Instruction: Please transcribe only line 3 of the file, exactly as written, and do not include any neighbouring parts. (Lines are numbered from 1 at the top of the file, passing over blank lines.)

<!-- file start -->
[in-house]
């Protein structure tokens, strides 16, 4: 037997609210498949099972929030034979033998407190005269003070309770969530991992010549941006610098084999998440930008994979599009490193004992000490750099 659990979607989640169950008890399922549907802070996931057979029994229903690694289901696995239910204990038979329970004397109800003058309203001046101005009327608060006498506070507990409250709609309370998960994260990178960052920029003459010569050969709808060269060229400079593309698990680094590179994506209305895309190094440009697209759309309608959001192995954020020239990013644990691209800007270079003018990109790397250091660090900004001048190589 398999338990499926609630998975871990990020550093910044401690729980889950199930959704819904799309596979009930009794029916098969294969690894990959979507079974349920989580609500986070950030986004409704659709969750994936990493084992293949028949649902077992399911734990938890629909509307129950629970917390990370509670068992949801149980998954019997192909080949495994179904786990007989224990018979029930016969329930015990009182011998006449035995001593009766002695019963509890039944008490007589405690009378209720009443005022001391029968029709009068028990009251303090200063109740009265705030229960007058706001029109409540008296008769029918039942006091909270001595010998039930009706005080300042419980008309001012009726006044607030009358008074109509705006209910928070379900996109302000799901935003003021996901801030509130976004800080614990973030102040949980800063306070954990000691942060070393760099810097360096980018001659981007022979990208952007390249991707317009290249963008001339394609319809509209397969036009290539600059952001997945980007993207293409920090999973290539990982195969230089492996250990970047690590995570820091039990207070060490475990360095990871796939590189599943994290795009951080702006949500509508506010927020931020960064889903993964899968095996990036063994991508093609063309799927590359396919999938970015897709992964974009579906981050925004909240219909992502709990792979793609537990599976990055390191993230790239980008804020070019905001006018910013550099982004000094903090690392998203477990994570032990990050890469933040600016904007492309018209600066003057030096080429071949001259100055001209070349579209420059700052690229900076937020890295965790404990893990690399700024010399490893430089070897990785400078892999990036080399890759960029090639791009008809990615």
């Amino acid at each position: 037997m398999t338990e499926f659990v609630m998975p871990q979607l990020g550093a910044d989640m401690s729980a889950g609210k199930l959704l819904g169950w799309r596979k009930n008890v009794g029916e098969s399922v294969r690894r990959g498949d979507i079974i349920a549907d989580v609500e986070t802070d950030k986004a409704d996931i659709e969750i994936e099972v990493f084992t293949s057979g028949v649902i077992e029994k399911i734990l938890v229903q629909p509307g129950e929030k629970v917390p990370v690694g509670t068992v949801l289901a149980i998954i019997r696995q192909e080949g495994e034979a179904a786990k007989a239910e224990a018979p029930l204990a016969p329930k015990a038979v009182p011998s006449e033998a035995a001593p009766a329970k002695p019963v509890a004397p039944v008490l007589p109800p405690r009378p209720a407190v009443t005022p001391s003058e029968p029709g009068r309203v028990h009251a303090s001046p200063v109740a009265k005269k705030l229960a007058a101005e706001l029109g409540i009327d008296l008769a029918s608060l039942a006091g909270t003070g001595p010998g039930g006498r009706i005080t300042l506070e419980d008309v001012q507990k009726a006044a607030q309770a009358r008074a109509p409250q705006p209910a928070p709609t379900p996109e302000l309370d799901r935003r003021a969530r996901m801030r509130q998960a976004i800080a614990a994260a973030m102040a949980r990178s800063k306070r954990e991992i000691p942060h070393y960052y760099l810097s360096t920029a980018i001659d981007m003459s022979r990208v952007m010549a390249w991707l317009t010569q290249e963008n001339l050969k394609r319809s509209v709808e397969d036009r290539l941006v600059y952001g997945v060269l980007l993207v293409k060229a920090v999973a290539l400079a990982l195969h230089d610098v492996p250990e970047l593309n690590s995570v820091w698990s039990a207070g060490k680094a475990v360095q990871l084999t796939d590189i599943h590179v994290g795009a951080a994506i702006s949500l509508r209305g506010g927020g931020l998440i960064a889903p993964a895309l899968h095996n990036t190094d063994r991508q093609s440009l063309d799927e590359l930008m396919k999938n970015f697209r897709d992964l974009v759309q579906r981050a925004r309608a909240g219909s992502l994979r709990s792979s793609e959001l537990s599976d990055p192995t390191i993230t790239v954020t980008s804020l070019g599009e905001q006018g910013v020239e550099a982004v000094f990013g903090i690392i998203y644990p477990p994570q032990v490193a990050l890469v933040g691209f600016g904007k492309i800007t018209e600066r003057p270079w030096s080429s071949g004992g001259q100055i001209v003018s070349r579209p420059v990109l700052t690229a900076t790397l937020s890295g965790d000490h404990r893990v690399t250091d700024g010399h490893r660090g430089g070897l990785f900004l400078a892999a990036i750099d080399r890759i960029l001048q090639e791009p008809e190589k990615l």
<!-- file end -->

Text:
């Amino acid at each position: 037997m398999t338990e499926f659990v609630m998975p871990q979607l990020g550093a910044d989640m401690s729980a889950g609210k199930l959704l819904g169950w799309r596979k009930n008890v009794g029916e098969s399922v294969r690894r990959g498949d979507i079974i349920a549907d989580v609500e986070t802070d950030k986004a409704d996931i659709e969750i994936e099972v990493f084992t293949s057979g028949v649902i077992e029994k399911i734990l938890v229903q629909p509307g129950e929030k629970v917390p990370v690694g509670t068992v949801l289901a149980i998954i019997r696995q192909e080949g495994e034979a179904a786990k007989a239910e224990a018979p029930l204990a016969p329930k015990a038979v009182p011998s006449e033998a035995a001593p009766a329970k002695p019963v509890a004397p039944v008490l007589p109800p405690r009378p209720a407190v009443t005022p001391s003058e029968p029709g009068r309203v028990h009251a303090s001046p200063v109740a009265k005269k705030l229960a007058a101005e706001l029109g409540i009327d008296l008769a029918s608060l039942a006091g909270t003070g001595p010998g039930g006498r009706i005080t300042l506070e419980d008309v001012q507990k009726a006044a607030q309770a009358r008074a109509p409250q705006p209910a928070p709609t379900p996109e302000l309370d799901r935003r003021a969530r996901m801030r509130q998960a976004i800080a614990a994260a973030m102040a949980r990178s800063k306070r954990e991992i000691p942060h070393y960052y760099l810097s360096t920029a980018i001659d981007m003459s022979r990208v952007m010549a390249w991707l317009t010569q290249e963008n001339l050969k394609r319809s509209v709808e397969d036009r290539l941006v600059y952001g997945v060269l980007l993207v293409k060229a920090v999973a290539l400079a990982l195969h230089d610098v492996p250990e970047l593309n690590s995570v820091w698990s039990a207070g060490k680094a475990v360095q990871l084999t796939d590189i599943h590179v994290g795009a951080a994506i702006s949500l509508r209305g506010g927020g931020l998440i960064a889903p993964a895309l899968h095996n990036t190094d063994r991508q093609s440009l063309d799927e590359l930008m396919k999938n970015f697209r897709d992964l974009v759309q579906r981050a925004r309608a909240g219909s992502l994979r709990s792979s793609e959001l537990s599976d990055p192995t390191i993230t790239v954020t980008s804020l070019g599009e905001q006018g910013v020239e550099a982004v000094f990013g903090i690392i998203y644990p477990p994570q032990v490193a990050l890469v933040g691209f600016g904007k492309i800007t018209e600066r003057p270079w030096s080429s071949g004992g001259q100055i001209v003018s070349r579209p420059v990109l700052t690229a900076t790397l937020s890295g965790d000490h404990r893990v690399t250091d700024g010399h490893r660090g430089g070897l990785f900004l400078a892999a990036i750099d080399r890759i960029l001048q090639e791009p008809e190589k990615l």